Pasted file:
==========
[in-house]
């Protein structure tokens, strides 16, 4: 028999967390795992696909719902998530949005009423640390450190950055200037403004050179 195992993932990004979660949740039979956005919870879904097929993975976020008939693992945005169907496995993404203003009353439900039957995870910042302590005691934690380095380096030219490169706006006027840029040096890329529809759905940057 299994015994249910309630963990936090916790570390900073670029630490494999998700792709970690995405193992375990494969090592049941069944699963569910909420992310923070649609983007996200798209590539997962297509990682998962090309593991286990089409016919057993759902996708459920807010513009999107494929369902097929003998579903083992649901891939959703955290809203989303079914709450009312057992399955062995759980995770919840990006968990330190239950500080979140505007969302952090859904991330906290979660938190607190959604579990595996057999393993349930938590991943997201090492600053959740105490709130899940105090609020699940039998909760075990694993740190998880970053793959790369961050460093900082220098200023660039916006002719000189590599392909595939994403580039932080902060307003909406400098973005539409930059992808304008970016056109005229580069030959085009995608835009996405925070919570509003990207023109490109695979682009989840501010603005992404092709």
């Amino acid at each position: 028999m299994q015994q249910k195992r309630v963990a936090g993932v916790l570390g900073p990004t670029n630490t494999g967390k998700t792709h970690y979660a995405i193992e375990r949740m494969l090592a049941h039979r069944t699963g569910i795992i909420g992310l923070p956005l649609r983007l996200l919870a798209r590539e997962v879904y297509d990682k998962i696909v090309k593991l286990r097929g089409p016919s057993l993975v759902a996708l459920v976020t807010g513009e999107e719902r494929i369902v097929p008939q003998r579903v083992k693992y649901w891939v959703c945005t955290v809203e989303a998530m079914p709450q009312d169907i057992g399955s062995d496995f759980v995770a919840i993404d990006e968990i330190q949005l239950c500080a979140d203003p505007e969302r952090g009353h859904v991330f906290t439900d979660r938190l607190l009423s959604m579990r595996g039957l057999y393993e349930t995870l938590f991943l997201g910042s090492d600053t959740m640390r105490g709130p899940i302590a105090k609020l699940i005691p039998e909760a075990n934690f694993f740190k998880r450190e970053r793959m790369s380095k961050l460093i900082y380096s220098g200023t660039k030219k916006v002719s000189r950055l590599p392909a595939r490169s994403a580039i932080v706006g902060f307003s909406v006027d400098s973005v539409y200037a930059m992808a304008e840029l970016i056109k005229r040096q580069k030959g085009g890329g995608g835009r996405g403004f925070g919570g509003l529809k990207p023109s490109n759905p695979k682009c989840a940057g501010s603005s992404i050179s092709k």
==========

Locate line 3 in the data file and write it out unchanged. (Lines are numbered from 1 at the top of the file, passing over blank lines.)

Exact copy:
């Amino acid at each position: 028999m299994q015994q249910k195992r309630v963990a936090g993932v916790l570390g900073p990004t670029n630490t494999g967390k998700t792709h970690y979660a995405i193992e375990r949740m494969l090592a049941h039979r069944t699963g569910i795992i909420g992310l923070p956005l649609r983007l996200l919870a798209r590539e997962v879904y297509d990682k998962i696909v090309k593991l286990r097929g089409p016919s057993l993975v759902a996708l459920v976020t807010g513009e999107e719902r494929i369902v097929p008939q003998r579903v083992k693992y649901w891939v959703c945005t955290v809203e989303a998530m079914p709450q009312d169907i057992g399955s062995d496995f759980v995770a919840i993404d990006e968990i330190q949005l239950c500080a979140d203003p505007e969302r952090g009353h859904v991330f906290t439900d979660r938190l607190l009423s959604m579990r595996g039957l057999y393993e349930t995870l938590f991943l997201g910042s090492d600053t959740m640390r105490g709130p899940i302590a105090k609020l699940i005691p039998e909760a075990n934690f694993f740190k998880r450190e970053r793959m790369s380095k961050l460093i900082y380096s220098g200023t660039k030219k916006v002719s000189r950055l590599p392909a595939r490169s994403a580039i932080v706006g902060f307003s909406v006027d400098s973005v539409y200037a930059m992808a304008e840029l970016i056109k005229r040096q580069k030959g085009g890329g995608g835009r996405g403004f925070g919570g509003l529809k990207p023109s490109n759905p695979k682009c989840a940057g501010s603005s992404i050179s092709k």